• Cochlear implants for patients with bilateral severe to profound hearing loss who no longer derive benefit from hearing aids
  • Depends on cause
  • Any sudden SNHL (usually unilateral) is a medical emergency; obtain a hearing testing and start steroid therapy.
  • Treatment should begin ASAP, ideally within 1 to 2 weeks of onset with high-dose oral steroids: 1 mg/kg or 60 to 100 mg/day prednisone or 12 to 16 mg/day dexamethasone for 7 to 14 days, followed by a taper: For patients who cannot tolerate systematic steroids, intratympanic steroids are equally effective (1)[A].
    • Clinical practical guidelines for sudden hearing loss include the following (2)[C]:
      • Distinguishing SNHL from CHL; testing for bilateral sudden hearing loss in patients with unilateral sudden hearing loss; obtaining an MRI, auditory brainstem response, or audiometric follow-up to evaluate for retrocochlear pathology; offer intratympanic steroid perfusion for refractory cases after initial management fails to treat idiopathic sudden SNHL (ISSNHL) and follow-up within 6 months of diagnosis.
      • May offer corticosteroids as initial therapy to patients with ISSNHL and hyperbaric oxygen within 3 months of ISSNHL diagnosis
      • Recommended against prescribing antivirals, thrombolytics, vasodilators, vasoactive substances, or antioxidants to patients with ISSNHL
      • Also recommended against routine laboratory tests in patients with ISSNHL
  • Audiology: If hearing loss is suspected, refer to audiology for formal evaluation. Audiologists also provide hearing aid options and maintenance.
  • Genetics: if congenital syndrome or familial hearing loss is suspected
  • Speech therapist: if speech delay or speech impediment is present
  • Endocrinology: Pendred syndrome, other associated endocrine disorder (hypo-/hyperthyroidism)
  • Cardiology: Jervell and Lange-Nielsen syndrome
  • Ophthalmology: Usher syndrome
  • Neurology and neurosurgery: cerebellopontine angle (CPA) lesion, intracranial complication of middle ear disease
  • CHL often has surgical options for repair.
    • Tympanostomy and tube placement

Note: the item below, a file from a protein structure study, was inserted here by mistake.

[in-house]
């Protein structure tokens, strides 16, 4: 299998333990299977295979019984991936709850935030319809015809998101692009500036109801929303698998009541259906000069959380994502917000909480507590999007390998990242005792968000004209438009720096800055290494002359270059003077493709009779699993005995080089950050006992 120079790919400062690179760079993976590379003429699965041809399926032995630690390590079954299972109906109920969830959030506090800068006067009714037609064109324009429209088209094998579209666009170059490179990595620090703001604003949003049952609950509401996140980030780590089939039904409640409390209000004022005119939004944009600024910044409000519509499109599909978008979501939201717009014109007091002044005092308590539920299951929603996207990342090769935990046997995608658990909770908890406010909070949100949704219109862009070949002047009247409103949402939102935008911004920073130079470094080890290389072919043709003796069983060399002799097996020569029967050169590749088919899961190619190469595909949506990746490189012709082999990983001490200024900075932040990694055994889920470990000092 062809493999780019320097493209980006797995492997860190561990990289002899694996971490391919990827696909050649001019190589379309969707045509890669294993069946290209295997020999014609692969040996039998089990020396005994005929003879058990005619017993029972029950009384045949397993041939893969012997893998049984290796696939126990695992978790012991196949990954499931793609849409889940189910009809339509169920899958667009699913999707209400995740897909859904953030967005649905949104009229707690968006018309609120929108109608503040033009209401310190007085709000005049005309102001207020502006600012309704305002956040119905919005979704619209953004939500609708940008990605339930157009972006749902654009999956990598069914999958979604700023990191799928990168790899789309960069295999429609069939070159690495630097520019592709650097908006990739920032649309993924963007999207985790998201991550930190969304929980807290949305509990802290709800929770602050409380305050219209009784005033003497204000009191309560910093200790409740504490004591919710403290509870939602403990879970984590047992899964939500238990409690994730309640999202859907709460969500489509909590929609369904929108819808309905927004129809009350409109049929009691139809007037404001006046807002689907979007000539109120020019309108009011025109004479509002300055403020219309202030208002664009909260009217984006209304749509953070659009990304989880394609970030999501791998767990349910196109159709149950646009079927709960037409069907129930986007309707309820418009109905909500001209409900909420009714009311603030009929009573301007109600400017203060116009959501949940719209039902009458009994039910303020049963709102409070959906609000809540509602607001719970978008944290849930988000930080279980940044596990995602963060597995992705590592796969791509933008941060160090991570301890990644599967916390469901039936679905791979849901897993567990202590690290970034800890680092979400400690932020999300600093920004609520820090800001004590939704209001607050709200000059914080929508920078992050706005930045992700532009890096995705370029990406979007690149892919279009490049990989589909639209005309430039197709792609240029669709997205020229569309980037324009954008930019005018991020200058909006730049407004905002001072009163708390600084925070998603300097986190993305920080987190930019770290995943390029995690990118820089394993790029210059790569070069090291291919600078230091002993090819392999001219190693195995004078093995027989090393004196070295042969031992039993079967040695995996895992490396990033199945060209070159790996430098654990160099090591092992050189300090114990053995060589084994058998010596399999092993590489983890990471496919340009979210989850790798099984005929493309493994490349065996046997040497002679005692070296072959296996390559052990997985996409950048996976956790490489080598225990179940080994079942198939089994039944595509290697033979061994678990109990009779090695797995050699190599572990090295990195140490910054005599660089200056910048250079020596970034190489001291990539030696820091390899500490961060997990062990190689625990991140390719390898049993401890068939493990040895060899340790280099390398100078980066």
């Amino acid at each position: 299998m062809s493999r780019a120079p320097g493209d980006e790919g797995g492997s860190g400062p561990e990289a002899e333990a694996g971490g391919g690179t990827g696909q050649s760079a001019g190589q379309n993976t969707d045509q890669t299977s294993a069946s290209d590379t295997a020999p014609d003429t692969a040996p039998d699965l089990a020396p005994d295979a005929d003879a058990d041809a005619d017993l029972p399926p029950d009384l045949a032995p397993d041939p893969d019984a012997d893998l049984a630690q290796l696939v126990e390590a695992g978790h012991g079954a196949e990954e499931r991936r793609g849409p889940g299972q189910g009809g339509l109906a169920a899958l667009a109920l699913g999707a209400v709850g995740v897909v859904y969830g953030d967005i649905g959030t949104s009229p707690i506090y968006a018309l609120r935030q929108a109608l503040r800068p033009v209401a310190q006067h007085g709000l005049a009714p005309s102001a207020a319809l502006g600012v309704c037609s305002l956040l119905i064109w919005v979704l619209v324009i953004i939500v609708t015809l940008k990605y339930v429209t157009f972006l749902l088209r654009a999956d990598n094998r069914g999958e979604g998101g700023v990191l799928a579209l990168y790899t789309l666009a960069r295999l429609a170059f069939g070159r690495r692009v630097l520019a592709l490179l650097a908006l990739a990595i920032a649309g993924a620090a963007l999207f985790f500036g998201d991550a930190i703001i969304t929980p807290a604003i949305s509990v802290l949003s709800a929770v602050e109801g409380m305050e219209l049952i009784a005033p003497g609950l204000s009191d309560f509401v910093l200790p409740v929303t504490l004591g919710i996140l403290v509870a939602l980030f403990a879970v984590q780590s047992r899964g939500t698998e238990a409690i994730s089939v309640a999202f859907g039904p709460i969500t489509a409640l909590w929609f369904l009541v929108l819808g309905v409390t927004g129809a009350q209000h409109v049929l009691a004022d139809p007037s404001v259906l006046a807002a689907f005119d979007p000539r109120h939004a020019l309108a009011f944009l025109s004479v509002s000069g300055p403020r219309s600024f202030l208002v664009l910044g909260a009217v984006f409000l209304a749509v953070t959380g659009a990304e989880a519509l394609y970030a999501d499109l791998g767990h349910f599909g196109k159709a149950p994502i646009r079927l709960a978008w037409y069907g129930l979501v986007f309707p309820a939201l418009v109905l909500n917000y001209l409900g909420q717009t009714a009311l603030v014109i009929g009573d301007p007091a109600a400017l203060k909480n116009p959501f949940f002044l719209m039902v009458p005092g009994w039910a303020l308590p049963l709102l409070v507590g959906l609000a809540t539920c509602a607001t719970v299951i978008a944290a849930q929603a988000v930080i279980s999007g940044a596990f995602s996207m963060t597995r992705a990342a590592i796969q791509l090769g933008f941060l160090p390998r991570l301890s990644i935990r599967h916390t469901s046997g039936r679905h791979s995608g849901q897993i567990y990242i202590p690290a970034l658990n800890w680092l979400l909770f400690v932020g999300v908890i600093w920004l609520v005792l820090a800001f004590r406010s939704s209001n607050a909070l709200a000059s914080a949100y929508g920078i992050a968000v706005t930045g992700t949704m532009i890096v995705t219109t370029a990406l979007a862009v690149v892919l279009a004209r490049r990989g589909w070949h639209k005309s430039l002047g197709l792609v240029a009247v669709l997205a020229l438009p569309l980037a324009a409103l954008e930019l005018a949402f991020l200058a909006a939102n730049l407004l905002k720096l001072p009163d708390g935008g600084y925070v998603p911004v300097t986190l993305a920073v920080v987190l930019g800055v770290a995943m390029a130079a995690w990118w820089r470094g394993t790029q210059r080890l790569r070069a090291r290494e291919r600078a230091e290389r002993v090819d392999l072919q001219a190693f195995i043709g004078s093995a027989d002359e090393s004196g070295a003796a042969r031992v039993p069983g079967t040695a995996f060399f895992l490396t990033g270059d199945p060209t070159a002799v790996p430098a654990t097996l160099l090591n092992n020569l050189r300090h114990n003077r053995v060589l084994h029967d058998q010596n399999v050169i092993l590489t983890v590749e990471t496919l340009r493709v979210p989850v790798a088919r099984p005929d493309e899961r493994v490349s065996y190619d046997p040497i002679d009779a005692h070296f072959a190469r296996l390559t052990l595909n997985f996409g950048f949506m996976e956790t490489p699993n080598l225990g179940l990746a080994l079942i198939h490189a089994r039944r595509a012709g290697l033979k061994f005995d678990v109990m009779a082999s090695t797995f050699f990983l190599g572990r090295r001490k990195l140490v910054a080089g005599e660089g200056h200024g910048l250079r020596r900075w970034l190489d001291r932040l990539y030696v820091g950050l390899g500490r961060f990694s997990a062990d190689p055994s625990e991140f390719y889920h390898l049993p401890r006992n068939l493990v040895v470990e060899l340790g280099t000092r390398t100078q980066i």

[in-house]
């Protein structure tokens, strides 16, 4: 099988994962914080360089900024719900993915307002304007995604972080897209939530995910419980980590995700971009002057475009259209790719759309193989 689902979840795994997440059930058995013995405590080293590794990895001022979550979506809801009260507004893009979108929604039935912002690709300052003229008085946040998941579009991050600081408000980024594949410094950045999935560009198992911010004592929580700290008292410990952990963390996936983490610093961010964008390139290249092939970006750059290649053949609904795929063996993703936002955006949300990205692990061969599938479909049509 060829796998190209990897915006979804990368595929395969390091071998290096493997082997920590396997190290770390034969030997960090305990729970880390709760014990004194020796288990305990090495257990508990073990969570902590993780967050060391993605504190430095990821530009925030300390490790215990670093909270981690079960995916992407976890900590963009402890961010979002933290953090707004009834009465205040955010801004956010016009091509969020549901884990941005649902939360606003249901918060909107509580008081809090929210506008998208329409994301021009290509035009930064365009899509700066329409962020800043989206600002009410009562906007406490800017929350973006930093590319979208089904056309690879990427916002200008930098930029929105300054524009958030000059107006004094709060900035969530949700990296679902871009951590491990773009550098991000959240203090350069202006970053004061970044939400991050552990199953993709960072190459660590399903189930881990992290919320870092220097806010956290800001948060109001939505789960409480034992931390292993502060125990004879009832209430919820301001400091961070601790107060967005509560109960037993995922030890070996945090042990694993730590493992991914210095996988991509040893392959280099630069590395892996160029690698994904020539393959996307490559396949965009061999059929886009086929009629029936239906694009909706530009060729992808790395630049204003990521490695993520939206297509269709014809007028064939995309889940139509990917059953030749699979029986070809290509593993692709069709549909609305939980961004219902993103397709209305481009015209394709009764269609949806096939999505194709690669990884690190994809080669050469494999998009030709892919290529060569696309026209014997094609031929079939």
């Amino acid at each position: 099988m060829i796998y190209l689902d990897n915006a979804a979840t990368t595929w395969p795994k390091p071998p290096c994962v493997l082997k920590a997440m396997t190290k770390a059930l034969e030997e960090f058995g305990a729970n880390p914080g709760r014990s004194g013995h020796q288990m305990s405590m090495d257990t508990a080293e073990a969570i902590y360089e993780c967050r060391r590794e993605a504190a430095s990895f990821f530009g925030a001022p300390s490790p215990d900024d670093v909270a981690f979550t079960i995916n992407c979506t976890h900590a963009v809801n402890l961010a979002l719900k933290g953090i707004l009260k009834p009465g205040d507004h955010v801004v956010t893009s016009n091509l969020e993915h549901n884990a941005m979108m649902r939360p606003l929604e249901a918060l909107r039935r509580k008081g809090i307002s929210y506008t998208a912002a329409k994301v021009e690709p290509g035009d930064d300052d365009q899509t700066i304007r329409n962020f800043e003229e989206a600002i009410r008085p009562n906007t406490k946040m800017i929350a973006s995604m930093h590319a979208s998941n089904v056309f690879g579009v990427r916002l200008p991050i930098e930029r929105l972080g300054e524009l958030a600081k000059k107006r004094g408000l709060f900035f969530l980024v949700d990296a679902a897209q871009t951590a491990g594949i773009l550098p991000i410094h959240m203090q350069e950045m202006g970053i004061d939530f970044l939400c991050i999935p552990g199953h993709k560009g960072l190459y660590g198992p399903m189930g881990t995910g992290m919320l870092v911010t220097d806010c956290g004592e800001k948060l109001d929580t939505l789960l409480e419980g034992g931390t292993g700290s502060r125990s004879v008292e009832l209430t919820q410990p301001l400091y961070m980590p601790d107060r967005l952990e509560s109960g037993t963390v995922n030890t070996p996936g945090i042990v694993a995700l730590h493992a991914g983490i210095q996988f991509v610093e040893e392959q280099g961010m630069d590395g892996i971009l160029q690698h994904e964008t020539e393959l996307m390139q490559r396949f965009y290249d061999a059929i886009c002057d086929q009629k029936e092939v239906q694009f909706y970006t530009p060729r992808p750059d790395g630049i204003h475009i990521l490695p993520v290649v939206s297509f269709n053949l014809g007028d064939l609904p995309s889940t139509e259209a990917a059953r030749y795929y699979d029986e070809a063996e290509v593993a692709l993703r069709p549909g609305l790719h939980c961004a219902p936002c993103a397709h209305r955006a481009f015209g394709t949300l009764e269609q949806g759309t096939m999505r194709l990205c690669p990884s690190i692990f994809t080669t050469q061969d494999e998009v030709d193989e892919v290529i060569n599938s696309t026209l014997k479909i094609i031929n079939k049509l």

• Tympanoplasty
    • Mastoidectomy
    • Ossicular chain reconstruction
    • Stapedectomy/stapedotomy
    • Canaloplasty
  • Those with profound bilateral SNHL may qualify for cochlear implantation.
Patient Monitoring
Audiogram and clinical exam are the primary means of monitoring patient. Patients with hearing assistive devices benefit from audiology involvement.
Salt restriction to 2 g/day is helpful for patients with Ménière disease.
National Institute on Deafness and Other Communication Disorders (NIDCD): http://www.nidcd.nih.gov/health/hearing/Pages/Default.aspx
  • SNHL is usually permanent and may be progressive. However, amplification devices (e.g., hearing aids) may help improve functionality.
  • ISSNHL may recover spontaneously in 32-70% of cases, but urgent referral and treatment is recommended to maximize recovery. No factors have been proven to predict recovery (3).
1. Spear SA, Schwartz SR. Intratympanic steroids for sudden sensorineural hearing loss: a systematic review. Otolaryngol Head Neck Surg. 2011;145(4):534-543.
2. Stachler RJ, Chandrasekhar SS, Archer SM, et al. Clinical practice guideline: sudden hearing loss. Otolaryngol Head Neck Surg. 2012;146(3 Suppl): S1-S35.
3. Walling AD, Dickson GM. Hearing loss in older adults. Am Fam Physician. 2012;85(12):1150-1156.
  • H91.90 Unspecified hearing loss, unspecified ear
  • H90.2 Conductive hearing loss, unspecified
  • H90.5 Unspecified sensorineural hearing loss
Clinical Pearls
  • In sudden hearing loss, if a 512-Hz tuning fork test (Weber test) lateralizes to the unaffected ear, suspect sensorineural causes (emergent evaluation needed), but if it lateralizes to the affected ear, the diagnosis is CHL (not an emergency).
  • ~80% of people aged >85 years have hearing loss, encourage screening and treatment, especially in patients with early dementia.